1. I. MISSA -  KYRIE
    Chorus: Kyrie eleison (10:29)
  2. Duet: Christe eleison (4:47)
    Juliannne Baird & Judith Nelson
  3. Chorus: Kyrie eleison (2:36)

    Chorus: Gloria in excelsis Deo (1:47)
  5. Chorus: Et in terra pax (4:05)

  6. Aria: Laudamus te (4:10)
    Judith Nelson
  7. Chorus: Gratias agimus tibi (2:39)

  8. Duet: Domine Deus (5:42)
    Nancy Zylstra, Patrick Romano
  9. Chorus: Qui tollis peccata mundi (3:05)

  10. Aria: Qui sedes ad dextram Patris (4:24)
    Zoila Muñoz
  11. Aria: Quoniam tu solus sanctus (4:24) 
    James Weaver
  12. Chorus: Cum Sancto Spiritu (3:43)

    Chorus: Credo in unum Deum (1:48)
  2. Chorus: Patrem omnipotentem (1:53)

  3. Duet: Et in unum Dominum (4:21)
    Julianne Baird, Steven Rickards
  4. Chorus: Et incarnatus est (3:31)

  5. Chorus: Crucifixus (3:10)

  6. Chorus: Et resurrexit (4:05)

  7. Aria: Et in Spiritum sanctum Dominum (5:20)
    William Sharp
  8. Chorus: Confiteor (3:43)

  9. Chorus: Et expecto (2:12)

    Chorus: Sanctus (4:51)
    Chorus: Osanna in excelsis (2:27)
  12. Aria: Benedictus (4:33)
    Jeffrey Thomas
  13. Chorus: Osanna in excelsis (2:32)

  14. Aria: Agnus Dei (6:15)
    Jennifer Lane
  15. Chorus: Dona nobis pacem (3:31)

Program Notes

Bach’s motivations to compile the Mass in B Minor, and the variety of styles that he chose to chronicle, give us tremendous insight into so many burning questions about his self-identity as composer, theologian, and craftsman. As a young man, he was fascinated by the styles of his forbears; mid-career, despite the criticisms from his contemporaries that his music was old-fashioned and fussy, he implemented modern devices from opera and dance better than any other; and at the end of his life—as evidenced by the 16th-century stile antico compositional techniques that he incorporated with never-before-realized perfection into the Mass in B Minor—he again looked backwards as if to bow in homage one last time to the great masters of the expired traditions that he honored and revered. Bach accepted his world and found no need to dismiss or look beyond the methodologies for the creation of art, or the answers to life’s most difficult questions that were provided by his culture, by his religion, and by his ancestry. Rather, he sought to perfect all of those ideals and solutions in a way that further glorified what he saw as the ideal expression of life’s meaning and purpose.

The genesis of the Mass in B Minor—so admired for its colossal dimensions and encyclopedic stylistic variety—is actually a long history of separable parts. Although Bach compiled the music for this work in the last years of his life (1748-1749), most of the movements had been composed long before or were reworked from earlier pieces. The origins of the Mass date back to Christmas day of 1724—the day on which the Sanctus was first performed. Indeed, it was entirely in keeping with Lutheran liturgical practice of this time to insert individual parts of the Latin Mass Ordinary into the predominantly vernacular liturgy.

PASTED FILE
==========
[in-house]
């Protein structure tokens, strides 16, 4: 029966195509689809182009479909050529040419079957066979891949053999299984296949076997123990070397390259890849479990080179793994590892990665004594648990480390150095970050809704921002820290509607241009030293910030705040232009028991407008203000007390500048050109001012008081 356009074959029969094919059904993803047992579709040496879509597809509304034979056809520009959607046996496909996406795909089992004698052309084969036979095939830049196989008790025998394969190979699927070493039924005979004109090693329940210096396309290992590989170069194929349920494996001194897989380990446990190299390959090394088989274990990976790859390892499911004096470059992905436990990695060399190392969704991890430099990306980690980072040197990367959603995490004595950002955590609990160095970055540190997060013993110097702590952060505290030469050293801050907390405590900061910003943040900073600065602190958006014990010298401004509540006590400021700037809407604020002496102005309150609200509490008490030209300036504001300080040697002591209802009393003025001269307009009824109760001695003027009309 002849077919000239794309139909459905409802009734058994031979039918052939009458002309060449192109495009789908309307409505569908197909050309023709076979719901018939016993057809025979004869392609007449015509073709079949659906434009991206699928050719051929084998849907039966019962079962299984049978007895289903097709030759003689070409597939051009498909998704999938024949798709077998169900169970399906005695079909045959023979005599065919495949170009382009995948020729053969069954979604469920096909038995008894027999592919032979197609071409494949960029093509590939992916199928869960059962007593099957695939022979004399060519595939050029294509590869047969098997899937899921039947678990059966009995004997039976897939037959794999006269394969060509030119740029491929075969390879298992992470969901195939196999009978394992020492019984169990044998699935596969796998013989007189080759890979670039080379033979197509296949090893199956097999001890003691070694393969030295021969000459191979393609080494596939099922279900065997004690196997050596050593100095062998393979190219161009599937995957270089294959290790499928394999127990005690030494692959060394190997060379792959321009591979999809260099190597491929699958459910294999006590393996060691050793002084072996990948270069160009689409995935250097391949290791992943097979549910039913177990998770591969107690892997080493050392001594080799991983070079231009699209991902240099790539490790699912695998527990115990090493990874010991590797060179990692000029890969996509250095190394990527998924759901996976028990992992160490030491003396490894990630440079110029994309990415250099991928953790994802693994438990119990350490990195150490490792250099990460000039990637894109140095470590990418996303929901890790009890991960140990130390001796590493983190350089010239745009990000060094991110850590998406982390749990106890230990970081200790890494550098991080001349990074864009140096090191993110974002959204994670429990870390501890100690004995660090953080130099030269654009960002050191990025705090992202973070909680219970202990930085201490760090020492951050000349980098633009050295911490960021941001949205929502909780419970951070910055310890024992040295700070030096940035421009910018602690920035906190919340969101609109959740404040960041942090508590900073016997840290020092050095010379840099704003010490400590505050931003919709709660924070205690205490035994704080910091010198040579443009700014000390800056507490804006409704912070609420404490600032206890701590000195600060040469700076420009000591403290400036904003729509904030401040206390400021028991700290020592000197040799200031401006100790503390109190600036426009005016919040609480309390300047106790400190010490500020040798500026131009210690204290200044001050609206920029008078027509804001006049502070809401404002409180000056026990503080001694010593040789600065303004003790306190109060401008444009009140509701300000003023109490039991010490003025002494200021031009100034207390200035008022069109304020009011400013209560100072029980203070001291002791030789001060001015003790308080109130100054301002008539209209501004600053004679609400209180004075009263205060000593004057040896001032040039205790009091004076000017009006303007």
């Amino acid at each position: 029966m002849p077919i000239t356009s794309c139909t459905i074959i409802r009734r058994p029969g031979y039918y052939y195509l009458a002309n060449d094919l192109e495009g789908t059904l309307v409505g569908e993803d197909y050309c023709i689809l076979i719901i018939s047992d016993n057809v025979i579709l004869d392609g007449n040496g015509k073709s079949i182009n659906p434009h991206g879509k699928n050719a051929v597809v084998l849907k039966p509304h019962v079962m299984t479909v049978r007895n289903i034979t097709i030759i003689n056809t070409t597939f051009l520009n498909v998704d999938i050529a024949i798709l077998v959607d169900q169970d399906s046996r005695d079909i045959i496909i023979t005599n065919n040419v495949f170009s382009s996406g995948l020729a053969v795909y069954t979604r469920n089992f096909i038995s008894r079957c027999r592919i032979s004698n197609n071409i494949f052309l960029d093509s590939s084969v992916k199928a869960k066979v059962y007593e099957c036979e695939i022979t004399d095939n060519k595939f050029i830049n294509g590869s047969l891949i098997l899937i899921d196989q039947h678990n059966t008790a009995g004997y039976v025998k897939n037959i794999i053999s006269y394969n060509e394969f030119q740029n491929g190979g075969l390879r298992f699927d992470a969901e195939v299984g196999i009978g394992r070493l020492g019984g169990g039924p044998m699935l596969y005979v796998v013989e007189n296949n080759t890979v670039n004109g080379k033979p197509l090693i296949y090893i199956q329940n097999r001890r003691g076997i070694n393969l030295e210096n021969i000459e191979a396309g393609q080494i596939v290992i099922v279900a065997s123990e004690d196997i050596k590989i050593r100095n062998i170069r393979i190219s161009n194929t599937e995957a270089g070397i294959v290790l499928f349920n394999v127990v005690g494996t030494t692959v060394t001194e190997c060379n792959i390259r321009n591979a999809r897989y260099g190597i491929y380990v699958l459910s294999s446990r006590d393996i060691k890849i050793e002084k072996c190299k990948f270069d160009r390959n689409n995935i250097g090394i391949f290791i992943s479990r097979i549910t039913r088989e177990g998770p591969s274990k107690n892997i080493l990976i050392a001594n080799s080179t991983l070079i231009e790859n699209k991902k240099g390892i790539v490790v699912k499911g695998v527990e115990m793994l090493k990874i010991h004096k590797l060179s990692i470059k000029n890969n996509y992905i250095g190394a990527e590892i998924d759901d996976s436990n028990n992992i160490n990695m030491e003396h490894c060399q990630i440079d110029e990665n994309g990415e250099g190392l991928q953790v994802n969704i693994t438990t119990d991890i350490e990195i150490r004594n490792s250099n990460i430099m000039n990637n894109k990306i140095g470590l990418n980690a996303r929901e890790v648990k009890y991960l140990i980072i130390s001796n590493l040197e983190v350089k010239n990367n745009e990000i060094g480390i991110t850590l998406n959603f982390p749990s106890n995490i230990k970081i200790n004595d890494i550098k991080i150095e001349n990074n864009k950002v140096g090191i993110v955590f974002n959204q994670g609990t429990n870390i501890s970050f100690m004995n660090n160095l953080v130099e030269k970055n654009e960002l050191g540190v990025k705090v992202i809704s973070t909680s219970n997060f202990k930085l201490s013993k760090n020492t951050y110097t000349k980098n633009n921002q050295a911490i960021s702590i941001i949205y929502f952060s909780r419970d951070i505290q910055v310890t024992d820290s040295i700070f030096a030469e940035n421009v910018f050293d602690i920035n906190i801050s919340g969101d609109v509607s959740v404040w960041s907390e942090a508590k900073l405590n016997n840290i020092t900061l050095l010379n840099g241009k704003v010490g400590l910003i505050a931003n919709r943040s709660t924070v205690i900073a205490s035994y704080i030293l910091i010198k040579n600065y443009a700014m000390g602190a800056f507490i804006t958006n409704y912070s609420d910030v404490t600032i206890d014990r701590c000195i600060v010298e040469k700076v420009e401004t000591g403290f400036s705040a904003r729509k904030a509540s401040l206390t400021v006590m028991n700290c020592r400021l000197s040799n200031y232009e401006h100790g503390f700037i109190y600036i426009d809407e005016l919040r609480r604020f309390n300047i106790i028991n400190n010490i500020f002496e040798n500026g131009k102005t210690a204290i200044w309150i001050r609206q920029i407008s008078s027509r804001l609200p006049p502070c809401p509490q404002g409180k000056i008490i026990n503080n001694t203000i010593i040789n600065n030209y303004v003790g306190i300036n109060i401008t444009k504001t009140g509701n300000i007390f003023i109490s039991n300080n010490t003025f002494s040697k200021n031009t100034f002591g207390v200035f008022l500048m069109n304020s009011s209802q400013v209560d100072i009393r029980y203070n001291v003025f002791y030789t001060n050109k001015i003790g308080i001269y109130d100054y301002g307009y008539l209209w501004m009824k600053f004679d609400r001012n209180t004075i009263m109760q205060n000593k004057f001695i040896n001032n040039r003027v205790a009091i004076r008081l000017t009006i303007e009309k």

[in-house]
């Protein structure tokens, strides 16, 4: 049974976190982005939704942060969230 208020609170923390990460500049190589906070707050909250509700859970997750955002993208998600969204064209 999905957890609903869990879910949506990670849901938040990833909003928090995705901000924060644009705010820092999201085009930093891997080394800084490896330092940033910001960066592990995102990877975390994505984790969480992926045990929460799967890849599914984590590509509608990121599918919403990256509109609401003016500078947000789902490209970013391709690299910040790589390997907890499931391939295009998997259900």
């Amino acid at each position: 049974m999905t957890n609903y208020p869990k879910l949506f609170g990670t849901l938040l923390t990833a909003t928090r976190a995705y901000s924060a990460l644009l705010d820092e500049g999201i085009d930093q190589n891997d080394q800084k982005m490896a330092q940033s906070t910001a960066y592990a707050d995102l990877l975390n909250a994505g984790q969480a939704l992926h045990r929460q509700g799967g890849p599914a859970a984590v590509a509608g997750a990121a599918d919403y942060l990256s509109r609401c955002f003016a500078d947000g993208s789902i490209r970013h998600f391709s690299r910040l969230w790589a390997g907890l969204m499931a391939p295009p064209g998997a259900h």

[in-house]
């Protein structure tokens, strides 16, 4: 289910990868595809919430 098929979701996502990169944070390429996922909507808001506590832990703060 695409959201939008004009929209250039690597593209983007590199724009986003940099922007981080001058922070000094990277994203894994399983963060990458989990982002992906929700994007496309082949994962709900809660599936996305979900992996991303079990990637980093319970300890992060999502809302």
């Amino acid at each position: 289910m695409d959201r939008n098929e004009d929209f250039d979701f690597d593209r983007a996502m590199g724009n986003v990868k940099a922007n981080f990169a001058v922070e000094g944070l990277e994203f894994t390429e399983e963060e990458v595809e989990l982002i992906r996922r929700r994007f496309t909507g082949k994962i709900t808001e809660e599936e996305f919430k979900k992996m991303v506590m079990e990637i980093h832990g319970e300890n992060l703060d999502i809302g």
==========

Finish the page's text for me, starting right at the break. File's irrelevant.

Two other sections—the Kyrie and Gloria—anticipate the compilation of the Mass by a considerable amount of time. In 1733, Bach presented a manuscript of the Kyrie and Gloria (titled Missa) to the new Elector Friedrich August II in Dresden; he also attached to this an ingratiating petition for a titled position in the Elector’s Hofkapelle, which he hoped would give him additional stability in his post as Kantor at the Thomaskirche in Leipzig. Three years earlier, Bach had been threatened by the political machinations of the head Leipzig Burgermeister, Jakob Born, who tried to restore the original requisites for the position of Kantor and thus disqualify Bach from his job. Although this initiative failed, Bach continued to be frustrated with the limited musical resources in Leipzig and with the behavior of the authorities. (In the end, Bach had to wait until 1736 to receive the requested court title, that—though it perhaps gave to him a measurable increase in rank—did not dispel the difficulties that persisted in his career at the Thomaskirche.) As John Butt notes in the Cambridge Music Handbook on the Mass in B Minor, Bach seems to have composed the Kyrie and Gloria especially to suit the taste of the Dresden court, in that they demonstrate several style characteristics typical of mass settings at Dresden: the writing for two soprano parts, the setting of the “Christe eleison” as a duet, the absence of da capo arias, and the use of independent instrumental parts. (This invaluable guide examines the Mass from a variety of perspectives and provides an overview of the latest scholarly discoveries.) It is unknown whether these two sections were performed around the time of their presentation. The music for the Gloria, however, shows up again in the mid-1740s, appearing in Bach’s Latin cantata Gloria in excelsis Deo, BWV 191.

For most of the parts of the Mass, Bach borrowed music from his own compositions. Arias, duets, instrumental concertos, and cantata choruses all provide possible sources for the various movements. Some of the sections—such as the breathtaking aria “Agnus Dei”—represent the third version of a musical model; the music for the chorus, “Et expecto”, appears in at least three other settings.